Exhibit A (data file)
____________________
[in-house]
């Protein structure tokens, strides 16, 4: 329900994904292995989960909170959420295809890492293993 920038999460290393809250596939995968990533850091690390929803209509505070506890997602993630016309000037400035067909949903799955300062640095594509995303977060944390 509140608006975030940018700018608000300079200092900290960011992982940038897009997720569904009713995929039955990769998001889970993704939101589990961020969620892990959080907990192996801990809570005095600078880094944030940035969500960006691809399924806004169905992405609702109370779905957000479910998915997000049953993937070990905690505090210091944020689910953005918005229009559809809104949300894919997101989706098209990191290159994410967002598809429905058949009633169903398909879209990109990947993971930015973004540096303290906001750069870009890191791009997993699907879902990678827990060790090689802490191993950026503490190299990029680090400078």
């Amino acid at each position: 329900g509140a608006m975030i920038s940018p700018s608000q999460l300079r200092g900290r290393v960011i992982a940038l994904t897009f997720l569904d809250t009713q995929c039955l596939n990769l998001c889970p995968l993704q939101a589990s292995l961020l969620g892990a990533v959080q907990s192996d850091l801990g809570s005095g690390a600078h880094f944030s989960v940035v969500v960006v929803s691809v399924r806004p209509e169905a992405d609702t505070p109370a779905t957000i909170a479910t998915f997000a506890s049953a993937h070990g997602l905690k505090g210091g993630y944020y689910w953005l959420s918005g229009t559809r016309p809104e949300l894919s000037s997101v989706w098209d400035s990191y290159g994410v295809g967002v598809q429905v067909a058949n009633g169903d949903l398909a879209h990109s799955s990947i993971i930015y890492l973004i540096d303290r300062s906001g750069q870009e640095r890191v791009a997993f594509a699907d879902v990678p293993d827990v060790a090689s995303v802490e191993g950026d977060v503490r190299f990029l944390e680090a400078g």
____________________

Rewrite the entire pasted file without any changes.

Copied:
[in-house]
């Protein structure tokens, strides 16, 4: 329900994904292995989960909170959420295809890492293993 920038999460290393809250596939995968990533850091690390929803209509505070506890997602993630016309000037400035067909949903799955300062640095594509995303977060944390 509140608006975030940018700018608000300079200092900290960011992982940038897009997720569904009713995929039955990769998001889970993704939101589990961020969620892990959080907990192996801990809570005095600078880094944030940035969500960006691809399924806004169905992405609702109370779905957000479910998915997000049953993937070990905690505090210091944020689910953005918005229009559809809104949300894919997101989706098209990191290159994410967002598809429905058949009633169903398909879209990109990947993971930015973004540096303290906001750069870009890191791009997993699907879902990678827990060790090689802490191993950026503490190299990029680090400078």
């Amino acid at each position: 329900g509140a608006m975030i920038s940018p700018s608000q999460l300079r200092g900290r290393v960011i992982a940038l994904t897009f997720l569904d809250t009713q995929c039955l596939n990769l998001c889970p995968l993704q939101a589990s292995l961020l969620g892990a990533v959080q907990s192996d850091l801990g809570s005095g690390a600078h880094f944030s989960v940035v969500v960006v929803s691809v399924r806004p209509e169905a992405d609702t505070p109370a779905t957000i909170a479910t998915f997000a506890s049953a993937h070990g997602l905690k505090g210091g993630y944020y689910w953005l959420s918005g229009t559809r016309p809104e949300l894919s000037s997101v989706w098209d400035s990191y290159g994410v295809g967002v598809q429905v067909a058949n009633g169903d949903l398909a879209h990109s799955s990947i993971i930015y890492l973004i540096d303290r300062s906001g750069q870009e640095r890191v791009a997993f594509a699907d879902v990678p293993d827990v060790a090689s995303v802490e191993g950026d977060v503490r190299f990029l944390e680090a400078g």